Citizen science, urban heat island and health
The NOAA National Integrated Heat Health Information System and scientific partner, CAPA Strategies, are now accepting applications from organizations interested in participating in the Urban Heat Island 2022 monitoring campaigns.
Campaigns involving community members and scientists will work to map the hottest areas in their communities to find out where actions are needed to protect vulnerable populations now and in the future.
Mapping campaigns are run by local citizen science organizations in a participating city, and rely on volunteers to travel around the city using sensors attached to cars to collect data on temperature, humidity, weather, and GPS location. The resulting maps provide a detailed analysis of the heat distribution in the morning, afternoon and evening. These public campaigns raise awareness of the growing health problem of urban heat islands (urban heat islands , UHI) and inform interventions to address extreme heat, such as tree planting, smart surfaces, and incorporation into climate action plans.
“The climate crisis is accelerating and exposing inequalities such as urban heat islands in communities across the country”Said Rick Spinrad, Ph.D., NOAA administrator. “As part of NOAA’s effort to create equity in all aspects of our operations, we are pleased to partner with CAPA Strategies and local groups to create maps that will help communities address the growing health concerns of extreme heat.“.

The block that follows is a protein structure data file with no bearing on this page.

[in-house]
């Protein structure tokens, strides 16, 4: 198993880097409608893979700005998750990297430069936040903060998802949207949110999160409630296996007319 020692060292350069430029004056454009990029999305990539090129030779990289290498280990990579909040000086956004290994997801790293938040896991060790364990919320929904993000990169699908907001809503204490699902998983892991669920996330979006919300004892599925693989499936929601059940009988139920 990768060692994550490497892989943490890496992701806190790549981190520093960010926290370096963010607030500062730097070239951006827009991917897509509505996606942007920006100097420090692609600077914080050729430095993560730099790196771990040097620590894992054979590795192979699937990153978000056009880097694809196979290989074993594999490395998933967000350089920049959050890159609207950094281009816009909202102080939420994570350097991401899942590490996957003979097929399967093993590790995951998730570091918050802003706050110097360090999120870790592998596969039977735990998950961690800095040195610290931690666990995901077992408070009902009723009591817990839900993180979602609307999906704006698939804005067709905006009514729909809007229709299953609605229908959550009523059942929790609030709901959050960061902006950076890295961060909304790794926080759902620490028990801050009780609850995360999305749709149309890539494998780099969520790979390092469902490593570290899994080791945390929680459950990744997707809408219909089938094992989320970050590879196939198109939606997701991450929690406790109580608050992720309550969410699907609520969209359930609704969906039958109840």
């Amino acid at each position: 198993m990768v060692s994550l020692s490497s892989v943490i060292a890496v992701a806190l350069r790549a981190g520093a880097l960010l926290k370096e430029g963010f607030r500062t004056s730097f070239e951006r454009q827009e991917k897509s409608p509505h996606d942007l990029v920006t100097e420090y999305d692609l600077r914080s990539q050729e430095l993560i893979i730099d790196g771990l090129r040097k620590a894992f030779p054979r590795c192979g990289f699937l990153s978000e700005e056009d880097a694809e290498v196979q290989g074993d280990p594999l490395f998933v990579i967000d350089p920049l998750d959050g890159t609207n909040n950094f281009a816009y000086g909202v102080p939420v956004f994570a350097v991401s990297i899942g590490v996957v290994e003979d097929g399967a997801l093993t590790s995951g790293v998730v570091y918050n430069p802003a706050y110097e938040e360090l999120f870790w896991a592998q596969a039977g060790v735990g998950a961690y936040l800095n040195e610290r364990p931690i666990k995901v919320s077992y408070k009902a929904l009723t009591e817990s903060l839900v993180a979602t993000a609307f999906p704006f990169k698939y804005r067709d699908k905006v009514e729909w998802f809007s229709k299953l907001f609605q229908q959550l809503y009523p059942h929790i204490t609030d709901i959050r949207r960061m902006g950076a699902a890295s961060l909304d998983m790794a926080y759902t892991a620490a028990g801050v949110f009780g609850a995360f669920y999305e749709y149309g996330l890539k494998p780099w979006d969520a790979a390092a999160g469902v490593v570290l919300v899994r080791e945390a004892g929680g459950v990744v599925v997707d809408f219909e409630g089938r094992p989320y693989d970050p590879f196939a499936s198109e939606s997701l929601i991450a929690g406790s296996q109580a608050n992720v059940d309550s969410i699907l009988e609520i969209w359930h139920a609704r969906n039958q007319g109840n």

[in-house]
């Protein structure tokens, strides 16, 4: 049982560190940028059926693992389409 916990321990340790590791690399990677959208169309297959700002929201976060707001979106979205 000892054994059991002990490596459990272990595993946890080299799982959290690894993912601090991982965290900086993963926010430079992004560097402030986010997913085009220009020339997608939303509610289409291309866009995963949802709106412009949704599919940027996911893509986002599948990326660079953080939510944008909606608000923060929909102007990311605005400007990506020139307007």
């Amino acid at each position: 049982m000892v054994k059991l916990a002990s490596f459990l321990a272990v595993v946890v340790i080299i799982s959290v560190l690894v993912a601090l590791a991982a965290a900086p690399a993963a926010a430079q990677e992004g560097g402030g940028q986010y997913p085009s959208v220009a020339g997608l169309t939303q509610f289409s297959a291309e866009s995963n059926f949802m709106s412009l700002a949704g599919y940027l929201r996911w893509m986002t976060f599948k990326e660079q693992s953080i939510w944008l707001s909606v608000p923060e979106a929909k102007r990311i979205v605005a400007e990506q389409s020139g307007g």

Over the past four years, more than three dozen cities in the US have participated in the UHI mapping campaign. Communities from 11 states participated in the 2021 campaign, which finalized data collection in September. The reports of these communities will be published continuously until December.
NOAA will provide funding to CAPA Strategies to support campaigns in approximately 8-10 communities in 2022. There are three new features planned for the 2022 mapping campaigns:
- Additional monitoring products will be tested in some cities. While standard campaigns provide a good snapshot of how temperatures vary in a community on a hot day, adding stationary sensors to the campaign can provide a longitudinal view of how these spatial patterns also vary over time under different weather conditions.
- UHI mapping campaign is now part of the initiative Justice40 from the Biden Administration, and applicants will be asked to describe how the campaign will advance environmental justice initiatives in their community. During the campaign, participants will track and report on the allocation of benefits to environmental justice communities.
- The mapping campaigns will be open to global cities for the first time, and NOAA expects one or two cities to be selected outside of the United States. NOAA is partnering with the Global Heat Health Information Network (Global Heat Health Information Network, GHHIN) to reach communities in other countries.
Applications must be submitted by 5:00 PM Eastern Time on Friday, January 14, 2022. Applicants will be notified of the result in early February 2022.
Get more information about UHI campaigns and how to request them.
Learn more about the interventions that have resulted from the Urban Heat Island mapping campaigns in this series of NOAA NIHHIS webinars.